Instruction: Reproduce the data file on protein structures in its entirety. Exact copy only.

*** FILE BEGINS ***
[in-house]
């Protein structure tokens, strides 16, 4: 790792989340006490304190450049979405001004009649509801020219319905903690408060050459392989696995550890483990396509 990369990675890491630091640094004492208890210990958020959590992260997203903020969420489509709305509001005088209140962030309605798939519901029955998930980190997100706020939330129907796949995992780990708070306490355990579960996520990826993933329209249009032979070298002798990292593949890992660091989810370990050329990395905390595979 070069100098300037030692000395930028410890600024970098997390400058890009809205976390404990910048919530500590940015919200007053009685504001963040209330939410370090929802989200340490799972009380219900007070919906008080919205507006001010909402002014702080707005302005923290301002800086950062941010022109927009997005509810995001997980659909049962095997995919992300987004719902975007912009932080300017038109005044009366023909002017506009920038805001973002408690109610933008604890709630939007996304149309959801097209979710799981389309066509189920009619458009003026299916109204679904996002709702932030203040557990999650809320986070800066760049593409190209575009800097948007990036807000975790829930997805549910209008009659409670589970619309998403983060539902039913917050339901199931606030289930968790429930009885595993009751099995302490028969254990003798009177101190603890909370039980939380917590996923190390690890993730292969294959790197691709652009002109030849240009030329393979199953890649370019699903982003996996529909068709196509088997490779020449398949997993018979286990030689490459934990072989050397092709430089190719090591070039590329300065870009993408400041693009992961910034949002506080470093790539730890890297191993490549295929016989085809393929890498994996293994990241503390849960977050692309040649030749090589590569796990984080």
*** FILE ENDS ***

[in-house]
């Protein structure tokens, strides 16, 4: 790792989340006490304190450049979405001004009649509801020219319905903690408060050459392989696995550890483990396509 990369990675890491630091640094004492208890210990958020959590992260997203903020969420489509709305509001005088209140962030309605798939519901029955998930980190997100706020939330129907796949995992780990708070306490355990579960996520990826993933329209249009032979070298002798990292593949890992660091989810370990050329990395905390595979 070069100098300037030692000395930028410890600024970098997390400058890009809205976390404990910048919530500590940015919200007053009685504001963040209330939410370090929802989200340490799972009380219900007070919906008080919205507006001010909402002014702080707005302005923290301002800086950062941010022109927009997005509810995001997980659909049962095997995919992300987004719902975007912009932080300017038109005044009366023909002017506009920038805001973002408690109610933008604890709630939007996304149309959801097209979710799981389309066509189920009619458009003026299916109204679904996002709702932030203040557990999650809320986070800066760049593409190209575009800097948007990036807000975790829930997805549910209008009659409670589970619309998403983060539902039913917050339901199931606030289930968790429930009885595993009751099995302490028969254990003798009177101190603890909370039980939380917590996923190390690890993730292969294959790197691709652009002109030849240009030329393979199953890649370019699903982003996996529909068709196509088997490779020449398949997993018979286990030689490459934990072989050397092709430089190719090591070039590329300065870009993408400041693009992961910034949002506080470093790539730890890297191993490549295929016989085809393929890498994996293994990241503390849960977050692309040649030749090589590569796990984080």